Google’s VP9 video compression codec, the internet giant’s alternative to the H.265 next-generation video compression standard, can help YouTube deliver a more TV-like experience and provide a better way to overcome bandwidth limitations than financial payment to operators for privileged access to networks, according to Francisco Varela, global director of mobile and platform partnerships, YouTube.
Varela, delivering a ‘fireside chat’ interview at TV Connect yesterday morning, said that delivering video quickly on-demand, before viewers switched to something else, is important in delivering a better experience. He said YouTube would like to enable users to “flip through channels” just like people using a remote control to interact with their TVs.
To deliver video faster, in the absence of broadband networks that deliver adequate bandwidth to support such functionality, YouTube could adopt new codecs including VP9, which according to Varela was much faster than H.264.
“We’ve had terrific adoption across devices. Google Chrome now supports VP9 and we announced partners at CES, who will be supporting VP9 in hardware from next year,” he said.
Providing people with an inexpensive way to access internet video on TV is a key challenge, said Varela.
Arguing against content providers paying access networks for privileged rights, he said that services including YouTube and Netflix provided demand for access network providers’ broadband services. “I don’t see us paying for that – I think that skews incentives in a strange way,” he said.
Varela said YouTube has over the past year changed the way it approached TV, moving to regain control over the way its app was implemented on connected TVs rather than allow portal operators to develop their own version of its app.
“We need our users to have a consistent experience and our partners to be able to monetise,” he said. “It’s been a huge learning experience for us.”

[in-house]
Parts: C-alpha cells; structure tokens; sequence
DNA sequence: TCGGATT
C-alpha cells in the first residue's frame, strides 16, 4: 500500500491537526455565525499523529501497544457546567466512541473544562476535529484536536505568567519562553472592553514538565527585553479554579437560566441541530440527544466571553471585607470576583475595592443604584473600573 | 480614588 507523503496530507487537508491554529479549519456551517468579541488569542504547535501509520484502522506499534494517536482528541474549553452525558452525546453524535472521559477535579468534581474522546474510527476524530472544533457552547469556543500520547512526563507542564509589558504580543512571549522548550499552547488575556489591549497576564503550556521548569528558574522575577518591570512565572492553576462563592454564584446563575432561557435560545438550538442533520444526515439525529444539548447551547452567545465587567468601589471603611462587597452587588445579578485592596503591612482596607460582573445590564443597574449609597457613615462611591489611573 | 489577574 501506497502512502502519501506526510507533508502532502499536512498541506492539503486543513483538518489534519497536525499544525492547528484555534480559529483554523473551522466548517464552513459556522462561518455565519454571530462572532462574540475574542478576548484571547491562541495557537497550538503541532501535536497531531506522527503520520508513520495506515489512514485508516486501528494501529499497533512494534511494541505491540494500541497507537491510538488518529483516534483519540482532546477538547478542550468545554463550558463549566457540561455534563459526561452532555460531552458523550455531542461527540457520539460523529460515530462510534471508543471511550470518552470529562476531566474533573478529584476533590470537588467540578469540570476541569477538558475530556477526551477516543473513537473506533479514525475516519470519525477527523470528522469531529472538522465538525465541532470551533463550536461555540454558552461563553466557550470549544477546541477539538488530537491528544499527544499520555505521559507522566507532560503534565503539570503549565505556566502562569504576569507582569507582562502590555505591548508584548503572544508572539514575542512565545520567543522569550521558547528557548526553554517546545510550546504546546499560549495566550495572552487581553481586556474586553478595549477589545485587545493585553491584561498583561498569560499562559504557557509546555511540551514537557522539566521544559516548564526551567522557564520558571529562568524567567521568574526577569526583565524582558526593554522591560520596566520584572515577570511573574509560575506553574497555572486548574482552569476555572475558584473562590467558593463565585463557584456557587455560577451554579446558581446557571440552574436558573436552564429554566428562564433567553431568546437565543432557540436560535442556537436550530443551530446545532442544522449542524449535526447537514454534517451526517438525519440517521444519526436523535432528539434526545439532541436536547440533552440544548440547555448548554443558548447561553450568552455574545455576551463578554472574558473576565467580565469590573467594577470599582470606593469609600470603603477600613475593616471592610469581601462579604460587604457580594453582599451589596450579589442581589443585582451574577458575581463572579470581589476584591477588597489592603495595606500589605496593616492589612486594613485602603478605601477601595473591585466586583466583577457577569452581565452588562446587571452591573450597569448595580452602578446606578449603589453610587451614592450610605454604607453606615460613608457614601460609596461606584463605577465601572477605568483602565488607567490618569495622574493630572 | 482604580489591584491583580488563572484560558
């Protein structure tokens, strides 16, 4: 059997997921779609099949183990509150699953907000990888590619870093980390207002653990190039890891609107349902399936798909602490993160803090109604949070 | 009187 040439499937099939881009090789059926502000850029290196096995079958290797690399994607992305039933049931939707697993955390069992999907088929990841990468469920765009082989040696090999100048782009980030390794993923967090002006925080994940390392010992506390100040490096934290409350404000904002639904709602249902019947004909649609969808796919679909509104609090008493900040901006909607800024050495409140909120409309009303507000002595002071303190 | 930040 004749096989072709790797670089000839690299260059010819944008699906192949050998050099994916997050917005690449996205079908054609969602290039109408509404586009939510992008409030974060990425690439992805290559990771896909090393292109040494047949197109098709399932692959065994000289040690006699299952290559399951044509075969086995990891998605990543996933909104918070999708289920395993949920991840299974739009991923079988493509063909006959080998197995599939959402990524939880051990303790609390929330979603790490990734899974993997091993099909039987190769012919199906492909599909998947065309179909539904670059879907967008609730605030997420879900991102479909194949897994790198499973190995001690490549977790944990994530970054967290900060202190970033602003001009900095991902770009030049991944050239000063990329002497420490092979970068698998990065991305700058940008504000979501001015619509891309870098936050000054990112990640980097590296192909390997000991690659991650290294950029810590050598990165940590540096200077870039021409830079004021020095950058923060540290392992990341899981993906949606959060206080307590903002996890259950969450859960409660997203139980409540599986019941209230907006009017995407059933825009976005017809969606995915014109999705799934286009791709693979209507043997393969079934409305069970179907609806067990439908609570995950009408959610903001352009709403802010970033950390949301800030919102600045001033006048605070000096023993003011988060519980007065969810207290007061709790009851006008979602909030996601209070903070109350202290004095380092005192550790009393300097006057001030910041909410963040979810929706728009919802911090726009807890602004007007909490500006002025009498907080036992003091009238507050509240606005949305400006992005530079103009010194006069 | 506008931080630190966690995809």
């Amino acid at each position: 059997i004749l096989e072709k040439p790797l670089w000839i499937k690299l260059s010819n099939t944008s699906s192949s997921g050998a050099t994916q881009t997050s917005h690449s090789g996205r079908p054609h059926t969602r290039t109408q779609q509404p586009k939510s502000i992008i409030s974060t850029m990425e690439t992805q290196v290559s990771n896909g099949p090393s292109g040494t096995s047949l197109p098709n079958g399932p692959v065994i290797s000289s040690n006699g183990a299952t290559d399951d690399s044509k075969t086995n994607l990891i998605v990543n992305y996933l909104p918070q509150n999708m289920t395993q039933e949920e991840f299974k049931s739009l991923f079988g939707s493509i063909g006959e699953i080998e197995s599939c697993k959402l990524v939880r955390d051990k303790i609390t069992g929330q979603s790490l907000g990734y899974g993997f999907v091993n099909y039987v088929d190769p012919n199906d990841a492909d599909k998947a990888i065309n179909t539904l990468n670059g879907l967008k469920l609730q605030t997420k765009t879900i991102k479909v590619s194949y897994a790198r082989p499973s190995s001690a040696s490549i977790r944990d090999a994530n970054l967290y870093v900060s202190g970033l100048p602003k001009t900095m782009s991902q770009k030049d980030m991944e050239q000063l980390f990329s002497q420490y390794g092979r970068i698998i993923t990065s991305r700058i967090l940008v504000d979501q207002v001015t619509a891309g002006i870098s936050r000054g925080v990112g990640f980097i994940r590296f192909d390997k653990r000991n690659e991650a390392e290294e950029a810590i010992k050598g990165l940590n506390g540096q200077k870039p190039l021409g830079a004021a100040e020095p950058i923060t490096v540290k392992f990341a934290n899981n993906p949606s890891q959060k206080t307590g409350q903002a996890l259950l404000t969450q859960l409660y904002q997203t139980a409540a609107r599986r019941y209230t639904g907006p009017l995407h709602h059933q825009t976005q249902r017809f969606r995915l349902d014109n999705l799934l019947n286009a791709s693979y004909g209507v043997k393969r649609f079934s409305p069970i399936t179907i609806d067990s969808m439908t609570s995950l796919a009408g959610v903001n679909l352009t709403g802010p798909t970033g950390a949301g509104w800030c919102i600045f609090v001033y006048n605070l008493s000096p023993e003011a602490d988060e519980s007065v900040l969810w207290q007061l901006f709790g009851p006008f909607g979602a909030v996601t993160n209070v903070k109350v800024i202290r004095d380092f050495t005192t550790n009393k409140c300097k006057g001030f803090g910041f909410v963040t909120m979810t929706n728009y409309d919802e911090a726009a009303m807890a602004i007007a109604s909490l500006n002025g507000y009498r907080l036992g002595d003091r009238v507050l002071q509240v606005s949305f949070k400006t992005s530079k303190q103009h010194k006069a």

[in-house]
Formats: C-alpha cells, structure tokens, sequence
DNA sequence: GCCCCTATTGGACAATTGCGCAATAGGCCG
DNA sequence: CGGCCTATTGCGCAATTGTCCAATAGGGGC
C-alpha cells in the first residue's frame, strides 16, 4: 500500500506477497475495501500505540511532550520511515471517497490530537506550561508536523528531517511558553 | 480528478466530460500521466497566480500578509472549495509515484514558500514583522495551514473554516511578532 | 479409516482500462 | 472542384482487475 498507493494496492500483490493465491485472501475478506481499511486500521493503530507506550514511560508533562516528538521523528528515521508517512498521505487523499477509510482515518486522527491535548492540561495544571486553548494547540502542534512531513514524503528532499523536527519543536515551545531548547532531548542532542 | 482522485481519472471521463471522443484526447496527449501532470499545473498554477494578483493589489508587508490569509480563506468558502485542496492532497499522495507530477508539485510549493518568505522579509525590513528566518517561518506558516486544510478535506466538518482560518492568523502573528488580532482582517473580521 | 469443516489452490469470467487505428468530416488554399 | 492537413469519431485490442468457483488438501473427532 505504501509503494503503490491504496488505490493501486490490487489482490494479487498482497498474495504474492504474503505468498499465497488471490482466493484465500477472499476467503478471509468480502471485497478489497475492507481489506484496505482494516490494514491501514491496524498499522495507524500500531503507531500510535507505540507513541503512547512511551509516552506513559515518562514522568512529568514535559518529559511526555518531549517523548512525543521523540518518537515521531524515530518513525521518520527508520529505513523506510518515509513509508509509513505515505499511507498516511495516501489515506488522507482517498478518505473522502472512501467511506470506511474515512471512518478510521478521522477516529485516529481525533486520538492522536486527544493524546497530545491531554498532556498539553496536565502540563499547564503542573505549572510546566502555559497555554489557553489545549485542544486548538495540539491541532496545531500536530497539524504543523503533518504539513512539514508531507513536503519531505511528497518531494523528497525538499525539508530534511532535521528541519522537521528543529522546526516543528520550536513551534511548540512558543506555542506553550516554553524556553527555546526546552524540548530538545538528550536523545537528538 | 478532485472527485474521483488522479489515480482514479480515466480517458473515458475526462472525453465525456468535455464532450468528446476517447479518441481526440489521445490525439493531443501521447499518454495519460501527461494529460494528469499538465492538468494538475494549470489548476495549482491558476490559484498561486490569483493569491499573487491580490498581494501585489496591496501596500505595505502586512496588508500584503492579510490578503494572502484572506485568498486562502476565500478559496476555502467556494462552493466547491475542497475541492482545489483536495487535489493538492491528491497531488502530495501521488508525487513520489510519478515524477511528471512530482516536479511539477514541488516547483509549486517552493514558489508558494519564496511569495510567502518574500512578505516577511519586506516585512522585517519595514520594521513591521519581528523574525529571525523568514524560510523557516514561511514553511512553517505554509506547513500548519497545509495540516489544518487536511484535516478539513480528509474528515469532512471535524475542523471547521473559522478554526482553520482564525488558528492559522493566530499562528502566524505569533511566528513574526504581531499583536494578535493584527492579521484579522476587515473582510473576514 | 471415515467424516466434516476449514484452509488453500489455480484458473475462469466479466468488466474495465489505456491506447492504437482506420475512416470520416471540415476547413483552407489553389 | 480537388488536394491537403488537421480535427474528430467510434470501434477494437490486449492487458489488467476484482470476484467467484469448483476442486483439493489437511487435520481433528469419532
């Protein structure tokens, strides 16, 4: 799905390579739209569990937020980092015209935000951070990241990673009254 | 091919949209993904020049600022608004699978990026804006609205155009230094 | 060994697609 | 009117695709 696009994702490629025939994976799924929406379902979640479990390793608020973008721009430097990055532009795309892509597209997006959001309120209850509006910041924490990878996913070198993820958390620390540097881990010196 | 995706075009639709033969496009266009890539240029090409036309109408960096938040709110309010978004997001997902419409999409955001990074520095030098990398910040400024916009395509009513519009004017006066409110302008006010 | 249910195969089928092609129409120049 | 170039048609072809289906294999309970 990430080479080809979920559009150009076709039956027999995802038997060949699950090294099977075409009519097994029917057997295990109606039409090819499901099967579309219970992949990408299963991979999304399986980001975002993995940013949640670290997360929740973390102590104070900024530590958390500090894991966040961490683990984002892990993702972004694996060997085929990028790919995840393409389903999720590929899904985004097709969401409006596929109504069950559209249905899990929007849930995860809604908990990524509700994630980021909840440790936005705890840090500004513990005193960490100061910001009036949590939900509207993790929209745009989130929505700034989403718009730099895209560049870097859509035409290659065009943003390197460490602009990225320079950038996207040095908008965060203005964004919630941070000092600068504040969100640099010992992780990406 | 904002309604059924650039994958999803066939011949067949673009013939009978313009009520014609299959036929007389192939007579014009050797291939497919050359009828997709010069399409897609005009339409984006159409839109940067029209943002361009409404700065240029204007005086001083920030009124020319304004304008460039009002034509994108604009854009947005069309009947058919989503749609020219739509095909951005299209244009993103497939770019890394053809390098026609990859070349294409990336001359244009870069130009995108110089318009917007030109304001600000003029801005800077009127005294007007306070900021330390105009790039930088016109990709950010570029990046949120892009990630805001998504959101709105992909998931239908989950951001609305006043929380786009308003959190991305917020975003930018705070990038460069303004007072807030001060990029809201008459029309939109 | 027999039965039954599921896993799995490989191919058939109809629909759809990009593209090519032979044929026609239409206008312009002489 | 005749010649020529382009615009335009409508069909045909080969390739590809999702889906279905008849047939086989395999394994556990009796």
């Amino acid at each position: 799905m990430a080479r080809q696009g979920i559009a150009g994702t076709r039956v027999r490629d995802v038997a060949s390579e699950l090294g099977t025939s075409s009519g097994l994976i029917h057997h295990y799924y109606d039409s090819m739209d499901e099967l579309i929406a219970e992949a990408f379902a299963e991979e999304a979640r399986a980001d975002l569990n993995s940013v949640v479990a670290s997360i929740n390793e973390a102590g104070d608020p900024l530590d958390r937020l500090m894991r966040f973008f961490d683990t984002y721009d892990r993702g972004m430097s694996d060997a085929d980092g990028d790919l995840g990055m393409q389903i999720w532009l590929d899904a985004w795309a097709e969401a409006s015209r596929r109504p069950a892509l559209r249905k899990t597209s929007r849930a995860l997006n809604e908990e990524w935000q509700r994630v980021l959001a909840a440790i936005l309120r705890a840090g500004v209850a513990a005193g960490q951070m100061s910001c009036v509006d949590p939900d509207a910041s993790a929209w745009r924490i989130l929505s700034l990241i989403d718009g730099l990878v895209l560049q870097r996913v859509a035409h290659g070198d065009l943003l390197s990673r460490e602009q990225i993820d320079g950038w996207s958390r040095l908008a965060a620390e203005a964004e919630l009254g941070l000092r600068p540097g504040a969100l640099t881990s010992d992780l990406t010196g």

Varela also said that event-based viewing and the distribution of live TV on YouTube is becoming more common. Over the last year, YouTube had dropped the requirement that live streaming should be restricted to big events and big partners. “We think live TV will grow,” he said.
Varela said operators had welcomed YouTube to their services. Operators are moving fast to keep their devices up to date with consumer products, he said. In many countries, cable providers are the first point of contact for people using the TV. “I don’t see our partnerships going away soon,” he said.
Ultimately, said Varela, getting YouTube on the operator’s EPG and providing channels people already subscribe to online will deliver great value.
Varela said that YouTube could deliver additional value for operator partners, thanks to the global scale of the platform, by providing content that would not be seen otherwise.
“There are genres of content that maybe one particular country can’t fund sufficiently to maintain, but when you take a global audience, you can fund it through advertising,” he said. Content on YouTube aggregates niche audiences globally, he said.
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